Republican presidential challenger Mitt Romney has declared America's central bank, the Federal Reserve, should not take on yet another attempt to stimulate the struggling economy and instead called for "something dramatic".
But the former Massachusetts governor did not say precisely what that would be.
As Mr Romney and President Barack Obama head towards the November election, polling shows the contest will be decided by a razor-thin margin with voters casting ballots primarily on their views of which candidate can create more jobs and boost the laggard US economic recovery.
"I can absolutely make the case that now is the time for something dramatic, and it is not the time to grow government. It's the time to create the incentives and the opportunities for entrepreneurs and businesses big and small to hire more people and that's going to happen," Mr Romney said in a CNN interview.
Both candidates were absent from the campaign trail on Sunday. Mr Obama was at the Camp David presidential retreat for a rest during celebrations for his 51st birthday and Mr Romney was at his lakeside retreat in New Hampshire.
On Sunday the Romney campaign released a television advertisement highlighting his recent trip to Israel, in which he criticises Mr Obama for not visiting the Jewish state. The President last visited Israel during his 2008 campaign.
While in Israel, Mr Romney said that cultural differences helped explain the economic disparity between Israelis and Palestinians, without acknowledging economic restrictions Palestinians faced. The comment prompted accusations of racism from Palestinian leaders.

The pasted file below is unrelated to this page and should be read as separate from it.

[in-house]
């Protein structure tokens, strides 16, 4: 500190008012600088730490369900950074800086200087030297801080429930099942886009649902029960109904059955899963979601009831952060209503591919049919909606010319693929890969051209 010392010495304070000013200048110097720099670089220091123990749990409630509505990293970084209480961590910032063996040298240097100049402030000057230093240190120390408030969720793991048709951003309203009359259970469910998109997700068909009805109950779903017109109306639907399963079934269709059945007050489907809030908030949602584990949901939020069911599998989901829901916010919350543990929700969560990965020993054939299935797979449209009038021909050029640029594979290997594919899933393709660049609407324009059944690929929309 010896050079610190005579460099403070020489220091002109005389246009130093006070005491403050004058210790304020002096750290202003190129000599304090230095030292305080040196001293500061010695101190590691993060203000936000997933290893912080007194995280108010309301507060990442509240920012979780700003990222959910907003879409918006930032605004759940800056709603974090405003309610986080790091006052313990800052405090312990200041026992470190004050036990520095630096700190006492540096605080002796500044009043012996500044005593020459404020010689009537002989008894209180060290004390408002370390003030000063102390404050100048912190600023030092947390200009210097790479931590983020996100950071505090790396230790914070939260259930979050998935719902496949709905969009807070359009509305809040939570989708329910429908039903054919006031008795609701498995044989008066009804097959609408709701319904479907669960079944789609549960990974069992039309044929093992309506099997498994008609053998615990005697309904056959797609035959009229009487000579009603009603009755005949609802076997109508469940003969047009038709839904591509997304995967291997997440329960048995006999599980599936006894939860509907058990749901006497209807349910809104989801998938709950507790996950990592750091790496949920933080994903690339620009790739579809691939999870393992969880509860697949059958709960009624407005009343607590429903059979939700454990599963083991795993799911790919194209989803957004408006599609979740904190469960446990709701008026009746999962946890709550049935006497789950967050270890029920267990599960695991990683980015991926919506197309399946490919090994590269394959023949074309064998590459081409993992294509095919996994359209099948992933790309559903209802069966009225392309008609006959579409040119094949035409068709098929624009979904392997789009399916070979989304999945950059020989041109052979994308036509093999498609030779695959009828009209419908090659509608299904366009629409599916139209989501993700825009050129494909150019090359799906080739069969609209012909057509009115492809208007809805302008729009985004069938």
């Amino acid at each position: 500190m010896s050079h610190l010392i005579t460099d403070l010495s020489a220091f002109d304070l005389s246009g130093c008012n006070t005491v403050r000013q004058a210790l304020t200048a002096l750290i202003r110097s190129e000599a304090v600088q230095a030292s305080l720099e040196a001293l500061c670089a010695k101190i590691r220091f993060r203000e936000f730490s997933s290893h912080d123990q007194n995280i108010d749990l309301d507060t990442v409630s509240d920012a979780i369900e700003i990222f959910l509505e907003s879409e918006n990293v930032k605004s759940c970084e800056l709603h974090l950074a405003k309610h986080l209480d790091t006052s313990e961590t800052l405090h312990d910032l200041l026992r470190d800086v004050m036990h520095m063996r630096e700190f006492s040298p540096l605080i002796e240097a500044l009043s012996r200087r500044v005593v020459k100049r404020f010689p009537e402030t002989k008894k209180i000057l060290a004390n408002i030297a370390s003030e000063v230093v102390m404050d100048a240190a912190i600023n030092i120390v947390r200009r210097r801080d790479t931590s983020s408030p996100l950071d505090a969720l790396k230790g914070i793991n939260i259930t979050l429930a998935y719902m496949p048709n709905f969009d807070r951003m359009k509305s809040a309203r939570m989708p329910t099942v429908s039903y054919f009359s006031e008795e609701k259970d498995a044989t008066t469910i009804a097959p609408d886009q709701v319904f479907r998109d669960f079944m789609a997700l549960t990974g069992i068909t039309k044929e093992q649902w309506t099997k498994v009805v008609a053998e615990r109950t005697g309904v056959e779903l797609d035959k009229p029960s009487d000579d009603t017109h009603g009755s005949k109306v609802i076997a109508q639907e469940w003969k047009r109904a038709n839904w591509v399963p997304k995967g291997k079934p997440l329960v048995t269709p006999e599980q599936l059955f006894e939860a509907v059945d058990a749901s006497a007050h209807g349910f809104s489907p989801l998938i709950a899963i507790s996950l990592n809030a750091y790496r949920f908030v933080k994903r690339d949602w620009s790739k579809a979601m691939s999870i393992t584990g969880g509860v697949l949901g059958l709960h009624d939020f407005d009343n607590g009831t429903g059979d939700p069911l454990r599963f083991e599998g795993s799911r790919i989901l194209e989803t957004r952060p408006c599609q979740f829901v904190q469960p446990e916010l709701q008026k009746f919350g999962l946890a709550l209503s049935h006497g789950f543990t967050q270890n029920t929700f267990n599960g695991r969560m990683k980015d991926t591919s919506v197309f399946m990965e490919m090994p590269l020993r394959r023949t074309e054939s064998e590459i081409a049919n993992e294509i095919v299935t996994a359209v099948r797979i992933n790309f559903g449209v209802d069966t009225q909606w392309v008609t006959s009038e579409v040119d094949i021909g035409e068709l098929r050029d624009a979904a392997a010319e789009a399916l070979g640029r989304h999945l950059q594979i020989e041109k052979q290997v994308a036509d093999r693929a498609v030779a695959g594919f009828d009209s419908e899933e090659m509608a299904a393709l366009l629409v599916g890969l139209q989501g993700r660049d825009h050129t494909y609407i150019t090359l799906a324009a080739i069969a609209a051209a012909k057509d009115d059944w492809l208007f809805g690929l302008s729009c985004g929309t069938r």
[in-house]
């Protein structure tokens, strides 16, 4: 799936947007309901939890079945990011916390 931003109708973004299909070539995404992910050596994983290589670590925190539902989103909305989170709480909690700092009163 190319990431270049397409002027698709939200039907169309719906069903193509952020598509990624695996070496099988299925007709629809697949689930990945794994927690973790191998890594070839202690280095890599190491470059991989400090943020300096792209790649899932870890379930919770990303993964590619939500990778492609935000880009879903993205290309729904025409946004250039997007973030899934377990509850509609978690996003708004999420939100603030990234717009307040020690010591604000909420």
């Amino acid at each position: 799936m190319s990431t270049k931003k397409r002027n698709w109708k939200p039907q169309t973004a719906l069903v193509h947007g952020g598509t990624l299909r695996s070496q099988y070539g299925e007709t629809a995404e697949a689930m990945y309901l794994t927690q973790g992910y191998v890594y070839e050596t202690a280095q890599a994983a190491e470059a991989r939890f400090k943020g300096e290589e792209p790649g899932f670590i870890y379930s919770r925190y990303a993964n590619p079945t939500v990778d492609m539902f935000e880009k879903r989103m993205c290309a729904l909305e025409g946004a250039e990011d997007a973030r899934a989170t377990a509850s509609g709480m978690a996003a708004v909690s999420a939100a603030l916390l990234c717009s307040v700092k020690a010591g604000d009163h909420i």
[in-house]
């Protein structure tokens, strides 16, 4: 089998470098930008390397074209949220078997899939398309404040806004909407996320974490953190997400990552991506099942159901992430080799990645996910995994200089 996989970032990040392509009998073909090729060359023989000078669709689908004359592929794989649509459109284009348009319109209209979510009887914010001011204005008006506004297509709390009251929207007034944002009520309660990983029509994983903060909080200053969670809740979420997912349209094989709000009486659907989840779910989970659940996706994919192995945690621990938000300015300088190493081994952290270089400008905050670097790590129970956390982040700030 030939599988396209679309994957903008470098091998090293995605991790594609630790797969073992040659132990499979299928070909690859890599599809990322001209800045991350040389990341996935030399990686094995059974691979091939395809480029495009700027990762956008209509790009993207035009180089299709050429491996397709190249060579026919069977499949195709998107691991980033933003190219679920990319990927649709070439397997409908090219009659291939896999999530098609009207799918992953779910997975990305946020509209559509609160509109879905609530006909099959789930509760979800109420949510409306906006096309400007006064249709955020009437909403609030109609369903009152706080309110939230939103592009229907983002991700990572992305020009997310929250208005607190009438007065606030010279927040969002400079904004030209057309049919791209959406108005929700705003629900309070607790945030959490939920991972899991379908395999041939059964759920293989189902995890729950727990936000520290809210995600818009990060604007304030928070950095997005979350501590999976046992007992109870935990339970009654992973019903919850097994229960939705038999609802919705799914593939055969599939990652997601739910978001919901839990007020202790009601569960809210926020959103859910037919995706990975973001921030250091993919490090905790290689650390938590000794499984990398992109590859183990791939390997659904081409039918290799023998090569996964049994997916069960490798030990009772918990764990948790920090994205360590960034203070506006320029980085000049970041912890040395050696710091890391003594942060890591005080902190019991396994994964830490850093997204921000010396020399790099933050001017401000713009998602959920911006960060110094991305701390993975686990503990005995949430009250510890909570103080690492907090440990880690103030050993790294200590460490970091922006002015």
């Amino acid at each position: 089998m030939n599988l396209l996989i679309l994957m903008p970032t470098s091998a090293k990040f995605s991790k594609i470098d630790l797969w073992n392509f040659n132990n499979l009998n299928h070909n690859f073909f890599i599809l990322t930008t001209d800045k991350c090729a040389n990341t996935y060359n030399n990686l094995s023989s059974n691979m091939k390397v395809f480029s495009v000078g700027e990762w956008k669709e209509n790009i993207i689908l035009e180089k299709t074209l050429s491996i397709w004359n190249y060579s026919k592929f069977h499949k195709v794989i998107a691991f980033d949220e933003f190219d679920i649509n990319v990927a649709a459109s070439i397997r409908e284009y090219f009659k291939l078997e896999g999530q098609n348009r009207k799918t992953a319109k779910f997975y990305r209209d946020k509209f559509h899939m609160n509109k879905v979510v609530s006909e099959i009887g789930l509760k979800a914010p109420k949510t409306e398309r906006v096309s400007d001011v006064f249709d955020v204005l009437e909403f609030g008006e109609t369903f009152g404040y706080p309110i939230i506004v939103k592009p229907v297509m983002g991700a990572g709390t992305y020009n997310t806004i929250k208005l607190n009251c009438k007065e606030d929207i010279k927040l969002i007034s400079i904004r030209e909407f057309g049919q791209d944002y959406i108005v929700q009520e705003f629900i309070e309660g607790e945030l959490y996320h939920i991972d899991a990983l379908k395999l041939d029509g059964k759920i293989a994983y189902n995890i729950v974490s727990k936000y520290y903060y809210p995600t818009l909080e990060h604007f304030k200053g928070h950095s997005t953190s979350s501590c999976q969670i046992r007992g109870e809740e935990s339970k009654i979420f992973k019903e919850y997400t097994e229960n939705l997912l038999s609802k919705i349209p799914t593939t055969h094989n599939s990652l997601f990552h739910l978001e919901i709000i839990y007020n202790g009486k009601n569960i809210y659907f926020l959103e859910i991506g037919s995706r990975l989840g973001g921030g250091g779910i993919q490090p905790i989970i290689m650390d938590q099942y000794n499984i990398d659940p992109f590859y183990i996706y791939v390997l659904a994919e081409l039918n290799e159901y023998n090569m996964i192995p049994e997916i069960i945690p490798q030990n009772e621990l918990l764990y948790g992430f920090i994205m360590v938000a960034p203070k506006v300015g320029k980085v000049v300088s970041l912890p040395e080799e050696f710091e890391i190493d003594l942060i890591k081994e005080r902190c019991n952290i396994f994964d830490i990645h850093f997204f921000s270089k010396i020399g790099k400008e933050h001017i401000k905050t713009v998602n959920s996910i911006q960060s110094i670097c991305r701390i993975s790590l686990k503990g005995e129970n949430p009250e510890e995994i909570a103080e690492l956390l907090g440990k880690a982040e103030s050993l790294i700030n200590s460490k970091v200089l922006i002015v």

Mr Romney said repeatedly last week that his economic policies would create 12 million jobs in his first term. Pushed to explain how, he said in the interview: "That's what happens in a normal process. When you come out of the kind of recession we've had you should see this kind of job creation. Good things happen when you have a private sector that's thriving."
Mr Romney so far has been slow to release specifics for his economic plans. He repeated his opposition to Mr Obama's tax plan that would preserve tax cuts passed in the George Bush era for Americans earning less than 250,000 dollars a year. The rate for those earning above that figure would see tax rates increase to levels in effect during the Bill Clinton administration in the 1990s. Mr Romney would preserve the tax cuts for everyone, although he has not said how he would pay for the plan.
Mr Obama contends the Romney plan would end up saving huge amounts for the wealthy and require greater taxes for middle-income Americans to offset the changes.